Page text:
Fears for the future of a major investor in the UK high street were mounting today after talks with banks over its £1 billion debt burden collapsed.
Icelandic group Baugur, which has stakes in retailers such as Hamleys and House of Fraser, has applied to enter the "moratorium" process in Reykjavik - which offers protection from creditors in a similar fashion to Chapter 11 bankruptcy procedures in the US.
The struggling group has an initial three weeks to find a way forward but its current woes could mean a fire-sale of its UK retail assets.
Retail expert Nick Bubb, an analyst at Pali International, said today's announcement was likely to see large swathes of the high street change ownership as Baugur is forced to stump up cash to repay its bank debts.
"Baugur has no choice - it has to repay the banks and they are driving it," he said. "There should be enough interest in most of its chains to attract buyers, perhaps from private equity firms," he added.
The company said it had taken the action "in order to protect the group's assets as well as the interests of all creditors".
"The board of the company unanimously resolved to take this action following yesterday's decision by Landsbanki to discontinue discussions regarding a potential restructuring of the group," it said.
The company's investments are exposed to a weakening UK high street and its problems were compounded by the crisis which saw the nationalisation of Iceland's major banks last October.
Baugur has majority stakes in fashion chain Whistles and toy store Hamleys as well as minority shares in a host of others.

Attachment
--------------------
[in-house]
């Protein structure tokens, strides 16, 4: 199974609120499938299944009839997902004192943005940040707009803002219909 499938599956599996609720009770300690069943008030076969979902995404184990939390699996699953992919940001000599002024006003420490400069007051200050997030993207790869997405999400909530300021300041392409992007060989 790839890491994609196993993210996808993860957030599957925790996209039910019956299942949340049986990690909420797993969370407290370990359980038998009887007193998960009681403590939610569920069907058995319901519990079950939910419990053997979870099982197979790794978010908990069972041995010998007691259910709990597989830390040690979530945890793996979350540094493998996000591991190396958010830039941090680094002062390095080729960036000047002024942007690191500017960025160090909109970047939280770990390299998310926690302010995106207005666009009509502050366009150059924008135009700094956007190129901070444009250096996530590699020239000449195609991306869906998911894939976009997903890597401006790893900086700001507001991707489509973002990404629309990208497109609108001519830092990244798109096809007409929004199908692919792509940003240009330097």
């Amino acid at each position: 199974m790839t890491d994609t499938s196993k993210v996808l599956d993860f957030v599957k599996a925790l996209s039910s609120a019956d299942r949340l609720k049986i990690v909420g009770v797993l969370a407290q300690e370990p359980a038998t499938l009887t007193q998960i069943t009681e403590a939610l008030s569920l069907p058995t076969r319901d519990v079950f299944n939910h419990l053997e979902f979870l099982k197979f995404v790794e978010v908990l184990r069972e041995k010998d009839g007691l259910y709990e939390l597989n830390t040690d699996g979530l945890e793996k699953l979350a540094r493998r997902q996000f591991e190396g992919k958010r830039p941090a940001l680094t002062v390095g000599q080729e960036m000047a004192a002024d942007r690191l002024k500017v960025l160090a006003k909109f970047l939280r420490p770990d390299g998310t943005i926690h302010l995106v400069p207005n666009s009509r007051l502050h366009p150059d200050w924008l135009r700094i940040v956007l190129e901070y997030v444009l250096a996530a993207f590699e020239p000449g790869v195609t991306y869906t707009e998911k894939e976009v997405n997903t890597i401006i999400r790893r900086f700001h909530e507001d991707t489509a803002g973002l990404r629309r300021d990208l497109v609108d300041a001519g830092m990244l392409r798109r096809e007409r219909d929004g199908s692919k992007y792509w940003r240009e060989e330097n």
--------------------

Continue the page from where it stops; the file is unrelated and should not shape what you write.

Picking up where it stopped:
It owns 34% of House of Fraser, 14% of Iceland and 36% of fashion label All Saints.
The firm's interests also include other names including Coast, Karen Millen, Oasis, Principles, Warehouse and Shoe Studio, as well as equity stakes in other listed retailers such as French Connection and department store chain Debenhams.
These UK investments are owned by BG Holding, which has also applied for moratorium protection alongside the main group.
Baugur employs around 55,000 people in the UK but sources close to the firm said operations would be unaffected by the move, although its shareholdings could be sold off.#
House of Fraser said the board sympathised with Baugur's plight but added that the firm was a minority shareholder "with no impact on the strength of the business, or its day-to-day operations".
Chairman Don McCarthy said: "This is sad news. However, we can only continue to emphasise that the difficulties that Baugur faces do not affect House of Fraser's trading or banking position. It is business as usual."
A spokeswoman for Mosaic Fashions, the owner of brands including Karen Millen, Coast and Oasis in which Baugur has a 49% stake, said the move "will in no way affect the future strength of the group or the operations of the business".
Mosaic Fashions is funded by fellow Icelandic bank Kaupthing. Discussions over long-term funding from Kaupthing are "progressing satisfactorily", the group added.
A spokesman for the Landsbanki Resolution Committee - appointed to run the bank by the Icelandic regulator following its nationalisation - said: "Our discussions with the Baugur Group did not produce any acceptable proposals, so we have taken steps to protect these valuable assets.
"We intend to work with management of the companies to maximise the long-term value for all stakeholders. This move is designed to preserve the stability and protect the value of the companies concerned."
Landsbanki yesterday filed a petition to place BG Holding into administration, nominating PricewaterhouseCoopers' Tony Lomas and Zelf Hussain as joint administrators.
Mr Lomas is also overseeing the high-profile administration of the UK arm of failed US investment bank Lehman Brothers.